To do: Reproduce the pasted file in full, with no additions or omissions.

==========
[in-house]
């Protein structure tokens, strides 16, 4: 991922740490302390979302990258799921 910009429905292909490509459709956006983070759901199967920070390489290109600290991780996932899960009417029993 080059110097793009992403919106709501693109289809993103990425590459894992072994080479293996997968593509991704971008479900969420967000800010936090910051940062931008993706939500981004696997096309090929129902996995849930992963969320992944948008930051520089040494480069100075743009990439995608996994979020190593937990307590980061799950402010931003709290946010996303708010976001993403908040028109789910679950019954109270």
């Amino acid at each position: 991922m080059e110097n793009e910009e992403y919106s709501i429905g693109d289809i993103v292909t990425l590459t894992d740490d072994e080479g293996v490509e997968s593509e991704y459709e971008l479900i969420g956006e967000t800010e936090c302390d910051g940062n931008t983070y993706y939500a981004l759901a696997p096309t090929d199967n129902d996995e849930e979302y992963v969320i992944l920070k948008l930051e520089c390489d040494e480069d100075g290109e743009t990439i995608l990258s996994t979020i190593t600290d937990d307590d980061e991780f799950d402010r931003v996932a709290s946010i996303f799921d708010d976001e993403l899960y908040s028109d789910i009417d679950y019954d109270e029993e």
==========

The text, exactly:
[in-house]
């Protein structure tokens, strides 16, 4: 991922740490302390979302990258799921 910009429905292909490509459709956006983070759901199967920070390489290109600290991780996932899960009417029993 080059110097793009992403919106709501693109289809993103990425590459894992072994080479293996997968593509991704971008479900969420967000800010936090910051940062931008993706939500981004696997096309090929129902996995849930992963969320992944948008930051520089040494480069100075743009990439995608996994979020190593937990307590980061799950402010931003709290946010996303708010976001993403908040028109789910679950019954109270």
């Amino acid at each position: 991922m080059e110097n793009e910009e992403y919106s709501i429905g693109d289809i993103v292909t990425l590459t894992d740490d072994e080479g293996v490509e997968s593509e991704y459709e971008l479900i969420g956006e967000t800010e936090c302390d910051g940062n931008t983070y993706y939500a981004l759901a696997p096309t090929d199967n129902d996995e849930e979302y992963v969320i992944l920070k948008l930051e520089c390489d040494e480069d100075g290109e743009t990439i995608l990258s996994t979020i190593t600290d937990d307590d980061e991780f799950d402010r931003v996932a709290s946010i996303f799921d708010d976001e993403l899960y908040s028109d789910i009417d679950y019954d109270e029993e």